Frontier’s track record of blaming others for their own problems has not been well-received by employees.

“Maggie Wilderotter [former CEO of Frontier Communications] was bad but McCarthy’s leadership is erratic and catastrophic,” shares another Frontier middle management employee wishing to stay anonymous. “McCarthy was defending the regional management autonomy approach as a unique strength for Frontier last summer, now he’s declared that is inefficient and is centralizing management decisions at corporate headquarters. He was selling Wall Street on Frontier’s IPTV project in 2016 by promoting expanded service territories. Now that project is on hold and there are signs Frontier is pulling back on meaningful and long overdue broadband speed upgrades. He recently announced he was reorganizing residential and commercial sales units, something our competitors did long ago and will only disrupt things at Frontier even more. Poor customer service was the result of “on-shoring” our call centers? Not exactly. Poor training and inadequate support have left our call center employees unable to properly handle customer concerns. He also consistently downplayed how nightmarish the Verizon conversion was for our new customers in Florida, Texas, and California. It was bad planning, bad vision, and poor execution and the buck stops with our CEO.”

Another source tells us:

“We worked 60-80 weeks, late nights, weekends, countless hours away from our families to push forward with projects that were horrible for our customers and senior leadership was told to get the job done regardless any way they could. We worked through the AT&T and Verizon conversions. We performed as employees of Frontier. Who did not perform? Those making these horrible financial and planning decisions that caused major outages to former Verizon customers when they finally cut over. Some problems were so severe that many customers decided to leave.”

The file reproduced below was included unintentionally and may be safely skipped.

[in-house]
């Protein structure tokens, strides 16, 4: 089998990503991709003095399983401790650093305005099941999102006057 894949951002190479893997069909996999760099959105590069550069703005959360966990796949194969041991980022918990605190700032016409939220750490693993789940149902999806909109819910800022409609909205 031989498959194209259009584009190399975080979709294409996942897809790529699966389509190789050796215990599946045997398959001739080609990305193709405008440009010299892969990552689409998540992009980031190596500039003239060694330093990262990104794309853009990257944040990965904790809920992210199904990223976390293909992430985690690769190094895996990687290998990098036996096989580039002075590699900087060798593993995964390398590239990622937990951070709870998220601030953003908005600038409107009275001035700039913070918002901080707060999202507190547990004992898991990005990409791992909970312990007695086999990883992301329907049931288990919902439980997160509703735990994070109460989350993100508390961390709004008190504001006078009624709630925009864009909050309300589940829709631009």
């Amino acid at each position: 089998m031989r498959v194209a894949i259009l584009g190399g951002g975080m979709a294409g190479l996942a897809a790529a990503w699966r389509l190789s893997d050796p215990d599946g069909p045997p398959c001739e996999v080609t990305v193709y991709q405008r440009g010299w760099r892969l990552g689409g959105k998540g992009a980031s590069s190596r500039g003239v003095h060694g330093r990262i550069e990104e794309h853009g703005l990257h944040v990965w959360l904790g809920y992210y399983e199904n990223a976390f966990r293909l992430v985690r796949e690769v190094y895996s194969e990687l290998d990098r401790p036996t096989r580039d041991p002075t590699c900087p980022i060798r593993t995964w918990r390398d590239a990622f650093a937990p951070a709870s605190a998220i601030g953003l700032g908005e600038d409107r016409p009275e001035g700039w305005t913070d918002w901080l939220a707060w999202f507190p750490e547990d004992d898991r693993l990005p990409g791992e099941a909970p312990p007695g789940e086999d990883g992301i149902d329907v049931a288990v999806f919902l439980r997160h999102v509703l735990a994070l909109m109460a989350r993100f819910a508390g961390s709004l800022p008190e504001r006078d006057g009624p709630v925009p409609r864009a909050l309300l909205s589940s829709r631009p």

Frontier insiders tell us the company is on a mission to slash expenses across the board to turn in better financial results that can protect the company’s dividend payout to shareholders and, in turn, executive pay and bonuses. The company is reportedly considering allowing more employees to work from home to cut facilities costs, utilities, and maintenance expenses.

“There have been numerous resignations over this and morale is at an all-time low within the company,” a source tells us.

One of the employees sharing the latest developments reports he has turned in his resignation this month and accepted a position in middle management at the area’s cable competitor Charter Communications.

“I figure I should follow so many of our customers to a company that isn’t great, but at least makes an effort delivering what it promises.”

Frontier’s Problems Afflict Hundreds of Customers in Western N.Y.

WHEC-TV Rochester has been following problems with Frontier Communications since last summer. Until the acquisition of former Verizon customers in Texas, Florida, and California, the Rochester, N.Y. metropolitan area was considered Frontier’s largest legacy city service area. But just like in smaller rural communities, service problems have plagued Frontier, with complaints rolling in about slow or non-existent broadband, landline outages, poor billing and customer service practices, and service calls that take weeks before anyone shows up.

WHEC-TV Rochester began covering problems with Frontier on Aug. 22, 2016 with an investigation into internet woes at a Geneseo insurance agency. (2:21)

One day later (Aug. 23, 2016) complaints from other Frontier customers poured into WHEC-TV’s newsroom because of outages and bad service. (2:54)

In September, 2016 WHEC-TV was back with another story from frustrated and angry customers who can’t get suitable service from Frontier Communications, but found a $200 early termination fee on their bills when they tried to cancel. Now the Attorney General is getting involved. (3:18)

In late December, WHEC reported it had asked the N.Y. Public Service Commission to start an investigation into Frontier Communications over its broadband service. (2:20)

In February, when N.Y. Attorney General Eric Schneiderman came to town to discuss the honesty of ISP speed claims, WHEC reporter Jennifer Lewke instead questioned him about the hundreds of complaints the station had received about Frontier Communications. (3:03)